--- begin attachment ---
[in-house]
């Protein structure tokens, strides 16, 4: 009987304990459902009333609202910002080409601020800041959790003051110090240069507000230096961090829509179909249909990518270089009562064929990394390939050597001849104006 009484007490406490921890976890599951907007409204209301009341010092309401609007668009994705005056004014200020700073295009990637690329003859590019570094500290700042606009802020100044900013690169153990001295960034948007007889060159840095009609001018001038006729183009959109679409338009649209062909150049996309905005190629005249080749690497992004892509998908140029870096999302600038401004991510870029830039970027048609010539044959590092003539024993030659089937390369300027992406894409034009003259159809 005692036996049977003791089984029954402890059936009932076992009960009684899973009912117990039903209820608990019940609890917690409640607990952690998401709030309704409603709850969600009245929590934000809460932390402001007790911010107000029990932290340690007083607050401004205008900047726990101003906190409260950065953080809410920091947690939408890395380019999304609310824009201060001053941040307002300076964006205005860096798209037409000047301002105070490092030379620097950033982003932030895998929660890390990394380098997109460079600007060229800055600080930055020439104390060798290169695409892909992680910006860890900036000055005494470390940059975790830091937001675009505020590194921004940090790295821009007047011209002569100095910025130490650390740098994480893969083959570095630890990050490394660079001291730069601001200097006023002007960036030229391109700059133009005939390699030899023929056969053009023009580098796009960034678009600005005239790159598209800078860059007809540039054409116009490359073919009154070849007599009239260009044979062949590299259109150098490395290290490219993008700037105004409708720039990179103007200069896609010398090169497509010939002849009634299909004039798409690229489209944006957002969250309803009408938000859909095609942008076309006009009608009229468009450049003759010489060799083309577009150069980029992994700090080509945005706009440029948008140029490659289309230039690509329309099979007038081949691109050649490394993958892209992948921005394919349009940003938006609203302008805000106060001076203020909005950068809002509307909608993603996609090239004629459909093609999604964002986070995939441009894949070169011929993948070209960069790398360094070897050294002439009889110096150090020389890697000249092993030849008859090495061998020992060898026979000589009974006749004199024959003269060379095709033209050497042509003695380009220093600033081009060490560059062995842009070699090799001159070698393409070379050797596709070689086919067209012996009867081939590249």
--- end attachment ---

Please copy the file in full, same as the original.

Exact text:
[in-house]
């Protein structure tokens, strides 16, 4: 009987304990459902009333609202910002080409601020800041959790003051110090240069507000230096961090829509179909249909990518270089009562064929990394390939050597001849104006 009484007490406490921890976890599951907007409204209301009341010092309401609007668009994705005056004014200020700073295009990637690329003859590019570094500290700042606009802020100044900013690169153990001295960034948007007889060159840095009609001018001038006729183009959109679409338009649209062909150049996309905005190629005249080749690497992004892509998908140029870096999302600038401004991510870029830039970027048609010539044959590092003539024993030659089937390369300027992406894409034009003259159809 005692036996049977003791089984029954402890059936009932076992009960009684899973009912117990039903209820608990019940609890917690409640607990952690998401709030309704409603709850969600009245929590934000809460932390402001007790911010107000029990932290340690007083607050401004205008900047726990101003906190409260950065953080809410920091947690939408890395380019999304609310824009201060001053941040307002300076964006205005860096798209037409000047301002105070490092030379620097950033982003932030895998929660890390990394380098997109460079600007060229800055600080930055020439104390060798290169695409892909992680910006860890900036000055005494470390940059975790830091937001675009505020590194921004940090790295821009007047011209002569100095910025130490650390740098994480893969083959570095630890990050490394660079001291730069601001200097006023002007960036030229391109700059133009005939390699030899023929056969053009023009580098796009960034678009600005005239790159598209800078860059007809540039054409116009490359073919009154070849007599009239260009044979062949590299259109150098490395290290490219993008700037105004409708720039990179103007200069896609010398090169497509010939002849009634299909004039798409690229489209944006957002969250309803009408938000859909095609942008076309006009009608009229468009450049003759010489060799083309577009150069980029992994700090080509945005706009440029948008140029490659289309230039690509329309099979007038081949691109050649490394993958892209992948921005394919349009940003938006609203302008805000106060001076203020909005950068809002509307909608993603996609090239004629459909093609999604964002986070995939441009894949070169011929993948070209960069790398360094070897050294002439009889110096150090020389890697000249092993030849008859090495061998020992060898026979000589009974006749004199024959003269060379095709033209050497042509003695380009220093600033081009060490560059062995842009070699090799001159070698393409070379050797596709070689086919067209012996009867081939590249």